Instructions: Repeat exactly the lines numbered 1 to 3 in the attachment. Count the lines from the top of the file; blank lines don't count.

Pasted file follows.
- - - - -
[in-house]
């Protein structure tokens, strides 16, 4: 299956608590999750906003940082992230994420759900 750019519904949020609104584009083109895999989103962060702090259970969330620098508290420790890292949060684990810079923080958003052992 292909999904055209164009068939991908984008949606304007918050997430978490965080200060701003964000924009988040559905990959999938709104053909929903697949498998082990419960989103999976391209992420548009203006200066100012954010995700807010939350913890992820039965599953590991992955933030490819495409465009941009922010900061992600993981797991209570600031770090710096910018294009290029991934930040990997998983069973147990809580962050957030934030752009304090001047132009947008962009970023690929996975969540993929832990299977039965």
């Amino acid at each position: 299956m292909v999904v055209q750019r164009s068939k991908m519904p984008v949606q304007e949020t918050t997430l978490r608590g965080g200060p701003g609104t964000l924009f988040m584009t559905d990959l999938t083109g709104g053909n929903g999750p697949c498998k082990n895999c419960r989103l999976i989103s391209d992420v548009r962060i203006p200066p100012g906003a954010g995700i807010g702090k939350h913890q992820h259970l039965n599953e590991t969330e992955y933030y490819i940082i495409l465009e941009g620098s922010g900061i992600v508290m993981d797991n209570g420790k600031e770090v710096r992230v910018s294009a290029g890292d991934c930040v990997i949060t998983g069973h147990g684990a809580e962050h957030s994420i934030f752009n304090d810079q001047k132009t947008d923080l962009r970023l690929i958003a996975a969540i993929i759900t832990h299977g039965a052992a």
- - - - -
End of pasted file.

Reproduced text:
[in-house]
């Protein structure tokens, strides 16, 4: 299956608590999750906003940082992230994420759900 750019519904949020609104584009083109895999989103962060702090259970969330620098508290420790890292949060684990810079923080958003052992 292909999904055209164009068939991908984008949606304007918050997430978490965080200060701003964000924009988040559905990959999938709104053909929903697949498998082990419960989103999976391209992420548009203006200066100012954010995700807010939350913890992820039965599953590991992955933030490819495409465009941009922010900061992600993981797991209570600031770090710096910018294009290029991934930040990997998983069973147990809580962050957030934030752009304090001047132009947008962009970023690929996975969540993929832990299977039965």
């Amino acid at each position: 299956m292909v999904v055209q750019r164009s068939k991908m519904p984008v949606q304007e949020t918050t997430l978490r608590g965080g200060p701003g609104t964000l924009f988040m584009t559905d990959l999938t083109g709104g053909n929903g999750p697949c498998k082990n895999c419960r989103l999976i989103s391209d992420v548009r962060i203006p200066p100012g906003a954010g995700i807010g702090k939350h913890q992820h259970l039965n599953e590991t969330e992955y933030y490819i940082i495409l465009e941009g620098s922010g900061i992600v508290m993981d797991n209570g420790k600031e770090v710096r992230v910018s294009a290029g890292d991934c930040v990997i949060t998983g069973h147990g684990a809580e962050h957030s994420i934030f752009n304090d810079q001047k132009t947008d923080l962009r970023l690929i958003a996975a969540i993929i759900t832990h299977g039965a052992a």